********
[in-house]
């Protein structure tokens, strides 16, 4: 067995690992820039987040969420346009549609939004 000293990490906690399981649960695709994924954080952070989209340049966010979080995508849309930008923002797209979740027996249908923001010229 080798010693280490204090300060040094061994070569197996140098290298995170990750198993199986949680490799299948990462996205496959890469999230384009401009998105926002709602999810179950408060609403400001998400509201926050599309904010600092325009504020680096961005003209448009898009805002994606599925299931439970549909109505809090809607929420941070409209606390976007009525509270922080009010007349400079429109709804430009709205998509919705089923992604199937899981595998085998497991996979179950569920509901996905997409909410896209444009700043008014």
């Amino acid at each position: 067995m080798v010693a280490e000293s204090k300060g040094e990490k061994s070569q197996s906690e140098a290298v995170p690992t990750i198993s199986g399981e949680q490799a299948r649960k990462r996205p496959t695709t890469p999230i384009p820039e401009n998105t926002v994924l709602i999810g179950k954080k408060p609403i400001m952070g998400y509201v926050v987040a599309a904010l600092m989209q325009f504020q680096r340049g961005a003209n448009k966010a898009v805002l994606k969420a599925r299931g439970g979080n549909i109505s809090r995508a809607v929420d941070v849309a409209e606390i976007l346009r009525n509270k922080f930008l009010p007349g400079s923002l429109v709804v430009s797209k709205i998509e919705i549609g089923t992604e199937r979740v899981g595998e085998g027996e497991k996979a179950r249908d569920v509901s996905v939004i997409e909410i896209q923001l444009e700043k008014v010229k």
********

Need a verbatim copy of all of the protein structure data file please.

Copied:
[in-house]
């Protein structure tokens, strides 16, 4: 067995690992820039987040969420346009549609939004 000293990490906690399981649960695709994924954080952070989209340049966010979080995508849309930008923002797209979740027996249908923001010229 080798010693280490204090300060040094061994070569197996140098290298995170990750198993199986949680490799299948990462996205496959890469999230384009401009998105926002709602999810179950408060609403400001998400509201926050599309904010600092325009504020680096961005003209448009898009805002994606599925299931439970549909109505809090809607929420941070409209606390976007009525509270922080009010007349400079429109709804430009709205998509919705089923992604199937899981595998085998497991996979179950569920509901996905997409909410896209444009700043008014």
């Amino acid at each position: 067995m080798v010693a280490e000293s204090k300060g040094e990490k061994s070569q197996s906690e140098a290298v995170p690992t990750i198993s199986g399981e949680q490799a299948r649960k990462r996205p496959t695709t890469p999230i384009p820039e401009n998105t926002v994924l709602i999810g179950k954080k408060p609403i400001m952070g998400y509201v926050v987040a599309a904010l600092m989209q325009f504020q680096r340049g961005a003209n448009k966010a898009v805002l994606k969420a599925r299931g439970g979080n549909i109505s809090r995508a809607v929420d941070v849309a409209e606390i976007l346009r009525n509270k922080f930008l009010p007349g400079s923002l429109v709804v430009s797209k709205i998509e919705i549609g089923t992604e199937r979740v899981g595998e085998g027996e497991k996979a179950r249908d569920v509901s996905v939004i997409e909410i896209q923001l444009e700043k008014v010229k």